After eight days in the Intensive Care Unit of the hospital, doctors are no longer listing him as being in critical condition. With De Angelis no longer critical, he will be able to fly home to San Marino, where he will receive further treatment in the State Hospital in the tiny mountain microstate.
The Ioda Racing team have posted another update on Alex De Angelis’ condition after his horrific crash at Motegi. Overall, it is good news, though there is still plenty of reason for caution.
De Angelis’ condition is stable, though he still faces several threats to his health. The good news is that the intercranial hematoma has not grown, meaning it will probably be naturally absorbed by the body in the coming days. Doctors continue to monitor that situation.
De Angelis remains immobilized due to the spinal injuries he suffered. The fractured vertebrae mean he is being forced to lie still while they start to heal.
Alex De Angelis remains in hospital in Japan after his horrific crash during practice at Motegi. He suffered multiple injuries in the accident, including fractured vertebrae, broken ribs and contusions on the lung. He also took a severe blow to the head, rendering him unconscious.
Though CT scans of his brain showed no initial damage, on Sunday, the Italian developed some intercranial bleeding, or bleeding in the brain. De Angelis was kept under sedation, to reduce the pain from his fractures, and to allow the doctors to stabilize his condition.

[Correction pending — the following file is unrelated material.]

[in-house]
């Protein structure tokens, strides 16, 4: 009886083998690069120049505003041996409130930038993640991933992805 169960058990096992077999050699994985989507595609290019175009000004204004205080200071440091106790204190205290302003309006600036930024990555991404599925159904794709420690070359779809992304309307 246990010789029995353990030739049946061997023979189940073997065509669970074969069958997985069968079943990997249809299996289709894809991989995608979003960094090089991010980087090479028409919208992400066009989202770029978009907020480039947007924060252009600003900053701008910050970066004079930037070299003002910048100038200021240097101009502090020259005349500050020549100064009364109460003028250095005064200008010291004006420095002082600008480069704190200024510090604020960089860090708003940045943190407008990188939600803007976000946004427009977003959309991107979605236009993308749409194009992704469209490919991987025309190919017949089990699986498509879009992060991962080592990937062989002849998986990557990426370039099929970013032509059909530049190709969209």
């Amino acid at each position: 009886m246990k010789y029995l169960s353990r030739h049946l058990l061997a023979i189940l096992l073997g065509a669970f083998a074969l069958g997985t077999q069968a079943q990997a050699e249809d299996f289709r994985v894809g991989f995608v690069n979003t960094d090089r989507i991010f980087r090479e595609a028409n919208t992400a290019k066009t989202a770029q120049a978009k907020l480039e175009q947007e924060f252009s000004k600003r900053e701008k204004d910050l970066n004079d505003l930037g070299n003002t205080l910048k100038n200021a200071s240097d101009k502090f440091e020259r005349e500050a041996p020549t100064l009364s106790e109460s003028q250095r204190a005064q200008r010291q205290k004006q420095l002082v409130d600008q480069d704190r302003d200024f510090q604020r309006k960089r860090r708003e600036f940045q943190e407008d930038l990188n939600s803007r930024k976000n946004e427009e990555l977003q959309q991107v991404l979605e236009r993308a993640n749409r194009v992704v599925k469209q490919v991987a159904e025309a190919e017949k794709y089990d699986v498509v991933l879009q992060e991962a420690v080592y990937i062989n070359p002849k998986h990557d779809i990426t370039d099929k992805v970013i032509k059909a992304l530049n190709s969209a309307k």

Alex De Angelis has suffered serious injuries as a result of a very heavy fall during the FP4 session of practice for the MotoGP class, losing control of his bike on the exit of Turn 9 and ending up against the crash barrier on the opposite side of the track before turn 10.
The crash caused Race Direction to red flag the session, while De Angelis received treatment on track. Fortunately, De Angelis was soon reported as being conscious and able to move his limbs.
The man from San Marino was taken first to the medical center, then airlifted to the nearby Dokkyo Hospital in Mibu. After examination, De Angelis was found to have fractured several vertebrae, with initial reports stating five vertebrae, and later reports bringing the total to seven vertebrae, including three where the vertebra body was fractured, the round part of the bone which encases the spinal cord.